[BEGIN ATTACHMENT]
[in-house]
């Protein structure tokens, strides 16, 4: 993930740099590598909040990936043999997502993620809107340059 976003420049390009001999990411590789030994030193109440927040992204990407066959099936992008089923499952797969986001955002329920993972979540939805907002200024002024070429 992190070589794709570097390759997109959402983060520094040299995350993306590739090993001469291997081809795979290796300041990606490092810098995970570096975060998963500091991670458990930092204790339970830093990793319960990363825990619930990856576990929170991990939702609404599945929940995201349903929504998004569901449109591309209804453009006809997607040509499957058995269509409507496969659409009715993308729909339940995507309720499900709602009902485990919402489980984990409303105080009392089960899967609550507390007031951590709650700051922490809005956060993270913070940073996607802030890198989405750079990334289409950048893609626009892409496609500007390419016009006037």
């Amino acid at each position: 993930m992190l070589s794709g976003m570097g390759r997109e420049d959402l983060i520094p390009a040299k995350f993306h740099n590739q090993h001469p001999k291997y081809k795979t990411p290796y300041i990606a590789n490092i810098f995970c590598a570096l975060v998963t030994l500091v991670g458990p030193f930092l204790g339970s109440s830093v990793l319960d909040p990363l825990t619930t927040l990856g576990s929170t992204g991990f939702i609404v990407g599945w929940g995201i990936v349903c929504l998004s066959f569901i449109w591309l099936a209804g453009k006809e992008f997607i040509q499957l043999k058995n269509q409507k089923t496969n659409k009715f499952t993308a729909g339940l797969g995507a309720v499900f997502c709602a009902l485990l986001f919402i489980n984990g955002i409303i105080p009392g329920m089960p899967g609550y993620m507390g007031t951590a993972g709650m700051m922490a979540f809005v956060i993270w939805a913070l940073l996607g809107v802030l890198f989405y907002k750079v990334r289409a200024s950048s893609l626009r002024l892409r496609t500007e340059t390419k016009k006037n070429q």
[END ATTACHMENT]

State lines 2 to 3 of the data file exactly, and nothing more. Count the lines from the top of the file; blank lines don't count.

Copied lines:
């Protein structure tokens, strides 16, 4: 993930740099590598909040990936043999997502993620809107340059 976003420049390009001999990411590789030994030193109440927040992204990407066959099936992008089923499952797969986001955002329920993972979540939805907002200024002024070429 992190070589794709570097390759997109959402983060520094040299995350993306590739090993001469291997081809795979290796300041990606490092810098995970570096975060998963500091991670458990930092204790339970830093990793319960990363825990619930990856576990929170991990939702609404599945929940995201349903929504998004569901449109591309209804453009006809997607040509499957058995269509409507496969659409009715993308729909339940995507309720499900709602009902485990919402489980984990409303105080009392089960899967609550507390007031951590709650700051922490809005956060993270913070940073996607802030890198989405750079990334289409950048893609626009892409496609500007390419016009006037």
């Amino acid at each position: 993930m992190l070589s794709g976003m570097g390759r997109e420049d959402l983060i520094p390009a040299k995350f993306h740099n590739q090993h001469p001999k291997y081809k795979t990411p290796y300041i990606a590789n490092i810098f995970c590598a570096l975060v998963t030994l500091v991670g458990p030193f930092l204790g339970s109440s830093v990793l319960d909040p990363l825990t619930t927040l990856g576990s929170t992204g991990f939702i609404v990407g599945w929940g995201i990936v349903c929504l998004s066959f569901i449109w591309l099936a209804g453009k006809e992008f997607i040509q499957l043999k058995n269509q409507k089923t496969n659409k009715f499952t993308a729909g339940l797969g995507a309720v499900f997502c709602a009902l485990l986001f919402i489980n984990g955002i409303i105080p009392g329920m089960p899967g609550y993620m507390g007031t951590a993972g709650m700051m922490a979540f809005v956060i993270w939805a913070l940073l996607g809107v802030l890198f989405y907002k750079v990334r289409a200024s950048s893609l626009r002024l892409r496609t500007e340059t390419k016009k006037n070429q």